Thursday, April 9, 2009

The New, Ancient Mandate

New mandate? What do you mean it is a "new" mandate? There is nothing new about it. We are reading from a book that is 1900 years old. How on earth is that considered new? And isn't that part of the problem? We want something new all the time. I just got a new car (a red Saturn Vue to be exact), and my wife just bought new furniture for the upstairs family room. (0% financing and good deals makes for a buyers market . . . recession ha ha ha.) And the faith we are given is ancient, almost timeless.

It is Holy Week and Passover, so even secular talk radio has religious experts on as guests. Emergent experts were a day or two ago. And yes, we need something new. The way we have done church for the last 150 years is not working. But how much has to change? It is hard to say what is most important. If we are given an ancient faith that will stretch into the end of time, how do we keep it fresh? If we really are given a new, 2000 year-old, mandate tonight, how do we embody that today?

I want to make a modest proposal that we start with our Christian brothers and sisters. We have to stop looking at each other as the enemy. I think one of the major broken pieces in the modern church is that for the last 150 years, we have said, "I disagree, so I am parting ways." We have churches all over the landscape, but we have little love for one another. The ecumenical movement of let us all hold hands and act cordial is ridiculous, because one group will look at another and overtly or passively say, "You are not REALLY Christian."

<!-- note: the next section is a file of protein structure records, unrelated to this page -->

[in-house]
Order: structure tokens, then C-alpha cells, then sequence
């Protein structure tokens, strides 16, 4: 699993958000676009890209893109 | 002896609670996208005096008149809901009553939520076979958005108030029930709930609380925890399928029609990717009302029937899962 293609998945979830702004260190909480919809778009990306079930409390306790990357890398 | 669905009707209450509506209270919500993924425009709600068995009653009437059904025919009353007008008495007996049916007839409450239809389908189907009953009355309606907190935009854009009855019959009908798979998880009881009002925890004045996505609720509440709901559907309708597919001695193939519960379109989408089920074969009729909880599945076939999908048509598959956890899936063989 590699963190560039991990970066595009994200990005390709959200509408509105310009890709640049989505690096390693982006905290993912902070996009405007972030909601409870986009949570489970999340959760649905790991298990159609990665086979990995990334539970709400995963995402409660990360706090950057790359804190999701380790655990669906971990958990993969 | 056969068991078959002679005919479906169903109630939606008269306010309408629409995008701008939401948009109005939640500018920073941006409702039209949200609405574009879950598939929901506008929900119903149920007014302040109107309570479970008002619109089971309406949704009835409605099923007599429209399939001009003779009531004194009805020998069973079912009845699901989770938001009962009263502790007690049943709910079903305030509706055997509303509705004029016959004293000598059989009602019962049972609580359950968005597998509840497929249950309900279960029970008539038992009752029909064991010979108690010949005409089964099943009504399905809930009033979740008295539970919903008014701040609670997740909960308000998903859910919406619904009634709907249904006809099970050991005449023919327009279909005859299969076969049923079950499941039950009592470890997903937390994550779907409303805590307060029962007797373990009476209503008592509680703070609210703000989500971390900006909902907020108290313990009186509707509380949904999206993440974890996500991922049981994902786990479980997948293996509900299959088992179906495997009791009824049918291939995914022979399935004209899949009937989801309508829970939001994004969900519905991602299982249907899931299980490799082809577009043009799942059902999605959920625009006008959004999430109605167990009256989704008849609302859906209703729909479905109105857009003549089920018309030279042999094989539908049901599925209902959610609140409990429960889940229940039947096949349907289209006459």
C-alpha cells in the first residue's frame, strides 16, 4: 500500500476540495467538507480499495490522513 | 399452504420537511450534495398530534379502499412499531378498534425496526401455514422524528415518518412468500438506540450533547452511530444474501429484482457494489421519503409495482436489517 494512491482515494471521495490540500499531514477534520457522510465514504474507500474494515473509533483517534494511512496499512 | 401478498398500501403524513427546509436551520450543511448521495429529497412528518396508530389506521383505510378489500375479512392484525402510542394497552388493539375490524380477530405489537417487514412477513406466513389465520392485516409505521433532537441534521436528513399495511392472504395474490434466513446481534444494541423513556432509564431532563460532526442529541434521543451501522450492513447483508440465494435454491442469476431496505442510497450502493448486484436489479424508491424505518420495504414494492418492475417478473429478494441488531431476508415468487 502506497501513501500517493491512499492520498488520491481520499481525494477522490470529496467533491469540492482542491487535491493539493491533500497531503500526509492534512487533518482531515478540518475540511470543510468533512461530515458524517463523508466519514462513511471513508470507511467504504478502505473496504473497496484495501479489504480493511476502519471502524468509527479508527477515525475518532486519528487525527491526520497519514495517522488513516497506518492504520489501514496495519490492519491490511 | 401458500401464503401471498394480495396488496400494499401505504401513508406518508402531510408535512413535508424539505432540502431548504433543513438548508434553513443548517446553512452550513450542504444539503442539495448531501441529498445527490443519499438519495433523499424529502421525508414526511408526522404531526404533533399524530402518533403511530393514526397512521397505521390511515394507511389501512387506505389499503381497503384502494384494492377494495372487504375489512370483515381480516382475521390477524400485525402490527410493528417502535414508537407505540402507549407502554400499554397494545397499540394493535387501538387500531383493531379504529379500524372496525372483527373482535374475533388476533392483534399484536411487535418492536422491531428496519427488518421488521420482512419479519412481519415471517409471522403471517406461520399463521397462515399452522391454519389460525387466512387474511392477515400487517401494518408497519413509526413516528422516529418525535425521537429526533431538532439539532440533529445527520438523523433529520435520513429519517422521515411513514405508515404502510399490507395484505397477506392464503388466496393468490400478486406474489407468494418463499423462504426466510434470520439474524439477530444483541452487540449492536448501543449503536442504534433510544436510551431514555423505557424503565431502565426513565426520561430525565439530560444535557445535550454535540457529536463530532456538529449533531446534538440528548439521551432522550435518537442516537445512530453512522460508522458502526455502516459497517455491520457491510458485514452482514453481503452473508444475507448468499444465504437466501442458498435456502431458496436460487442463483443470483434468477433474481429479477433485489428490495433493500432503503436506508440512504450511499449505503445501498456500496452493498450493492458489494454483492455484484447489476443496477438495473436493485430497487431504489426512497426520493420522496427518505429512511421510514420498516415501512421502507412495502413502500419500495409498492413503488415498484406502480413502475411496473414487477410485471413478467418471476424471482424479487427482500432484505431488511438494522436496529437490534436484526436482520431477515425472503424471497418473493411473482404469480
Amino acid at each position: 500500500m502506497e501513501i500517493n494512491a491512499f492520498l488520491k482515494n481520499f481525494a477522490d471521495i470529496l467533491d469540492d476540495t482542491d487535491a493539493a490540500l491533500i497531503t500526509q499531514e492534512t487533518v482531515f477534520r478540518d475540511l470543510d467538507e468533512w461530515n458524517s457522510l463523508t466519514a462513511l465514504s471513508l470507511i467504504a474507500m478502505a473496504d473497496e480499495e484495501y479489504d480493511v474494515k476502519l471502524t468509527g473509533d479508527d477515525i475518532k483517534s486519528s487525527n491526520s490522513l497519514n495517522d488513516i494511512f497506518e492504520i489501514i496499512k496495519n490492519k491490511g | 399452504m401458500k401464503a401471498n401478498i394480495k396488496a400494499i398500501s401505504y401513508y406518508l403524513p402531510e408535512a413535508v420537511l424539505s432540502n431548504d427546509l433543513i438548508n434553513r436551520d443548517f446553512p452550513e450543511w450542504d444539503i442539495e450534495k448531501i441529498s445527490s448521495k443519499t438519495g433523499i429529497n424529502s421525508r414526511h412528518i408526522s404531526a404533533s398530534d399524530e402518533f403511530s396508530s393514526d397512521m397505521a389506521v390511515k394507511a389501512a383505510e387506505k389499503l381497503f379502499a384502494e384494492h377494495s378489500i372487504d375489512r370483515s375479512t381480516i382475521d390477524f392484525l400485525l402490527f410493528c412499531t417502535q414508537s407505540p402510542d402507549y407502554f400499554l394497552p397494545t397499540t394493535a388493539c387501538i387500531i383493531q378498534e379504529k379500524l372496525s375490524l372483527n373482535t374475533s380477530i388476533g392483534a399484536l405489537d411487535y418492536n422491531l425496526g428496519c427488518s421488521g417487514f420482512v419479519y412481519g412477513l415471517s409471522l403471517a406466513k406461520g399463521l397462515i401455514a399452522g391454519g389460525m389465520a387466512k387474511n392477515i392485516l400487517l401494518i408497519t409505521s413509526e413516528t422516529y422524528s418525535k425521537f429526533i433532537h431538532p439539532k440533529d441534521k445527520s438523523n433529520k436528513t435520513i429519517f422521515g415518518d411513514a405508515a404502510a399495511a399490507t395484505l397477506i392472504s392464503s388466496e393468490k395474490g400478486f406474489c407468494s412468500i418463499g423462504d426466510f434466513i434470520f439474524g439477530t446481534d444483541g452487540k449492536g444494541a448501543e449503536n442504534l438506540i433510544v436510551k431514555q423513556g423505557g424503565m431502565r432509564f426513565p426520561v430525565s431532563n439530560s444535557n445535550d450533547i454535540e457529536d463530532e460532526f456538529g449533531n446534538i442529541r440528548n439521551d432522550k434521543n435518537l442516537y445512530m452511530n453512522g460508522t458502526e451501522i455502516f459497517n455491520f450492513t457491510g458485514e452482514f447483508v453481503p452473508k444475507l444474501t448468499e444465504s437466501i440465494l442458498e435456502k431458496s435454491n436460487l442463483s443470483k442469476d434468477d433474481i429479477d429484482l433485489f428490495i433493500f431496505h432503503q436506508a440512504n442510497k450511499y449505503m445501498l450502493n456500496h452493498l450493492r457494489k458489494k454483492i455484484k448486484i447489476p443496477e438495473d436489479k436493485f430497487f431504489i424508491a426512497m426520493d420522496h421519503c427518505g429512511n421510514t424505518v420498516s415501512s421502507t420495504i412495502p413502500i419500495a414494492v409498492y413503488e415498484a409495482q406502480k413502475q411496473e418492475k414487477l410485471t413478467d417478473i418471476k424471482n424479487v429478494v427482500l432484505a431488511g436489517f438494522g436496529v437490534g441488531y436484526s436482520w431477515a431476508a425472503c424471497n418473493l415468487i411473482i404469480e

So, I beg my fellow Christians, clergy and lay, to take serious the new mandate. "Love each other as I have loved you." Let's take something new out of this ancient word.

Wednesday, April 1, 2009

April Fools

So today was April Fool's Day. I first realized this as I listened to one of my favorite five minutes of radio every week. At 7:55 Frank Deford gives a commentary on NPR's Morning Edition. To hear his commentary from this morning go to Sweetness and Light. Yep, I fell for it too.

Then, an hour and a half later, I sat with a gaggle of preschoolers trying to convey why fooling people and then laughing at them is not what Jesus wants us to do. I mean how many of us really want to be the butt of a joke? I assume most of you just said, "Not me." So, if the Goldren Rule says, "Treat others as you want to be treated," then why would we make anyone the butt of one of our jokes.

Twelve hours later, I found myself feeling the fool. I, along with the two music directors, made plans for Easter Sunday a few weeks ago. We felt a common face for our two Easter Sunday services would be a good effort and a way of bringing some unity in the community. Instead, what I realized after listening to some complaining, is we did not follow the Golden Rule. We did not treat the band or the choir like they want to be treated. We planned and idead without really considering what they wanted for Easter. MY plan sounded more like a cruel April Fool's joke to some of them.

So here I sit, playing the fool and it has nothing to do with Frank Deford.